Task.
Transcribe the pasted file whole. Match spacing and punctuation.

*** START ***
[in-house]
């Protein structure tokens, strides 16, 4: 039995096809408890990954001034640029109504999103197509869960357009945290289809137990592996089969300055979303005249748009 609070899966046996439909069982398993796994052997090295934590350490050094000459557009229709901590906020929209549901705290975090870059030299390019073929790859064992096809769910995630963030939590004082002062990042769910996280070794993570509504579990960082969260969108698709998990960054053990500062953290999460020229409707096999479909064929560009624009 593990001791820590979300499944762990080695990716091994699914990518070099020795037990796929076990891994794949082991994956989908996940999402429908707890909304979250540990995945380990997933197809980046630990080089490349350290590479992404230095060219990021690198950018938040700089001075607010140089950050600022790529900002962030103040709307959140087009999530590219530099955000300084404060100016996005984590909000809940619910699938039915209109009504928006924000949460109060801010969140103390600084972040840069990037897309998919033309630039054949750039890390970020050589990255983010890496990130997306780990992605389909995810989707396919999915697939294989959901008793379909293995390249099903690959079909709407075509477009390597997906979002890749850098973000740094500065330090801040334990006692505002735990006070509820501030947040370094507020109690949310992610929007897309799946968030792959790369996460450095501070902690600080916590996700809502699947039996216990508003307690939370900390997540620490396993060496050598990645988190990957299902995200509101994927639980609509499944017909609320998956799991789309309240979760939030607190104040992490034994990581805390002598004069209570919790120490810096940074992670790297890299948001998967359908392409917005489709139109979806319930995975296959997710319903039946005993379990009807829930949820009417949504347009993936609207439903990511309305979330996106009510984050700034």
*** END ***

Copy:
[in-house]
């Protein structure tokens, strides 16, 4: 039995096809408890990954001034640029109504999103197509869960357009945290289809137990592996089969300055979303005249748009 609070899966046996439909069982398993796994052997090295934590350490050094000459557009229709901590906020929209549901705290975090870059030299390019073929790859064992096809769910995630963030939590004082002062990042769910996280070794993570509504579990960082969260969108698709998990960054053990500062953290999460020229409707096999479909064929560009624009 593990001791820590979300499944762990080695990716091994699914990518070099020795037990796929076990891994794949082991994956989908996940999402429908707890909304979250540990995945380990997933197809980046630990080089490349350290590479992404230095060219990021690198950018938040700089001075607010140089950050600022790529900002962030103040709307959140087009999530590219530099955000300084404060100016996005984590909000809940619910699938039915209109009504928006924000949460109060801010969140103390600084972040840069990037897309998919033309630039054949750039890390970020050589990255983010890496990130997306780990992605389909995810989707396919999915697939294989959901008793379909293995390249099903690959079909709407075509477009390597997906979002890749850098973000740094500065330090801040334990006692505002735990006070509820501030947040370094507020109690949310992610929007897309799946968030792959790369996460450095501070902690600080916590996700809502699947039996216990508003307690939370900390997540620490396993060496050598990645988190990957299902995200509101994927639980609509499944017909609320998956799991789309309240979760939030607190104040992490034994990581805390002598004069209570919790120490810096940074992670790297890299948001998967359908392409917005489709139109979806319930995975296959997710319903039946005993379990009807829930949820009417949504347009993936609207439903990511309305979330996106009510984050700034």